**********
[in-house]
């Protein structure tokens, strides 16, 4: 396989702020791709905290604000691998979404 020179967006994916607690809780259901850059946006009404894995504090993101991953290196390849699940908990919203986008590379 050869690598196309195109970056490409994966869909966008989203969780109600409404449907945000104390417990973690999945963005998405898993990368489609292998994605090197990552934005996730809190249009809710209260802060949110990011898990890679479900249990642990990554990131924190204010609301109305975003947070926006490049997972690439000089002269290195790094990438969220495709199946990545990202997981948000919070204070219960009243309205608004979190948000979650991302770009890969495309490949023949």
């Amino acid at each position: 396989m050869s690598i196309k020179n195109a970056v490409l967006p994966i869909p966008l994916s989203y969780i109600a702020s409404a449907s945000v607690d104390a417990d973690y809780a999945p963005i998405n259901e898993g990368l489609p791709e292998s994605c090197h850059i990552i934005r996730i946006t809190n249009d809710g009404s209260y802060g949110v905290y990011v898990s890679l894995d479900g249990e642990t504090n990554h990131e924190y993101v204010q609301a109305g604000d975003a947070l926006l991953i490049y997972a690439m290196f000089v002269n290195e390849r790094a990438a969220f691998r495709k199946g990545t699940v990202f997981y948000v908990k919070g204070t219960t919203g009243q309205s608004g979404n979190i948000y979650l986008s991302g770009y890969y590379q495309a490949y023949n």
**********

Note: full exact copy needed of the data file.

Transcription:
[in-house]
């Protein structure tokens, strides 16, 4: 396989702020791709905290604000691998979404 020179967006994916607690809780259901850059946006009404894995504090993101991953290196390849699940908990919203986008590379 050869690598196309195109970056490409994966869909966008989203969780109600409404449907945000104390417990973690999945963005998405898993990368489609292998994605090197990552934005996730809190249009809710209260802060949110990011898990890679479900249990642990990554990131924190204010609301109305975003947070926006490049997972690439000089002269290195790094990438969220495709199946990545990202997981948000919070204070219960009243309205608004979190948000979650991302770009890969495309490949023949």
């Amino acid at each position: 396989m050869s690598i196309k020179n195109a970056v490409l967006p994966i869909p966008l994916s989203y969780i109600a702020s409404a449907s945000v607690d104390a417990d973690y809780a999945p963005i998405n259901e898993g990368l489609p791709e292998s994605c090197h850059i990552i934005r996730i946006t809190n249009d809710g009404s209260y802060g949110v905290y990011v898990s890679l894995d479900g249990e642990t504090n990554h990131e924190y993101v204010q609301a109305g604000d975003a947070l926006l991953i490049y997972a690439m290196f000089v002269n290195e390849r790094a990438a969220f691998r495709k199946g990545t699940v990202f997981y948000v908990k919070g204070t219960t919203g009243q309205s608004g979404n979190i948000y979650l986008s991302g770009y890969y590379q495309a490949y023949n």